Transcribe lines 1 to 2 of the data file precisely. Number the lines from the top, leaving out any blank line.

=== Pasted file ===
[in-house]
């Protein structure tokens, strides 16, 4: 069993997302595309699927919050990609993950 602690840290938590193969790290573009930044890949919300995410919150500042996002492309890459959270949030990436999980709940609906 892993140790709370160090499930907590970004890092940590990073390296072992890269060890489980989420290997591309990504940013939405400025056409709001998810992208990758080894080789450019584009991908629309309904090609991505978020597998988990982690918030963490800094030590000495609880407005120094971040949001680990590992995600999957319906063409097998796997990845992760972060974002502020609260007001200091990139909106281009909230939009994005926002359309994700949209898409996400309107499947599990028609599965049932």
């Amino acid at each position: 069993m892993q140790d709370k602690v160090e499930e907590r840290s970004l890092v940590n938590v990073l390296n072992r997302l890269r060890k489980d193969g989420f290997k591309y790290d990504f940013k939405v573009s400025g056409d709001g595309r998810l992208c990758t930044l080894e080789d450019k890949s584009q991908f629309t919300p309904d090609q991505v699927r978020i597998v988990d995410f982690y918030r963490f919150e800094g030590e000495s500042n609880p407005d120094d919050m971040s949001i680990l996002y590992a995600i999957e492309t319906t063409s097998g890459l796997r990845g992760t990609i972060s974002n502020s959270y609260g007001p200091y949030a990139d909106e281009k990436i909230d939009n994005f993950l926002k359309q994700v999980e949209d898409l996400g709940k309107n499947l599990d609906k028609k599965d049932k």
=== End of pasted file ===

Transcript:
[in-house]
């Protein structure tokens, strides 16, 4: 069993997302595309699927919050990609993950 602690840290938590193969790290573009930044890949919300995410919150500042996002492309890459959270949030990436999980709940609906 892993140790709370160090499930907590970004890092940590990073390296072992890269060890489980989420290997591309990504940013939405400025056409709001998810992208990758080894080789450019584009991908629309309904090609991505978020597998988990982690918030963490800094030590000495609880407005120094971040949001680990590992995600999957319906063409097998796997990845992760972060974002502020609260007001200091990139909106281009909230939009994005926002359309994700949209898409996400309107499947599990028609599965049932």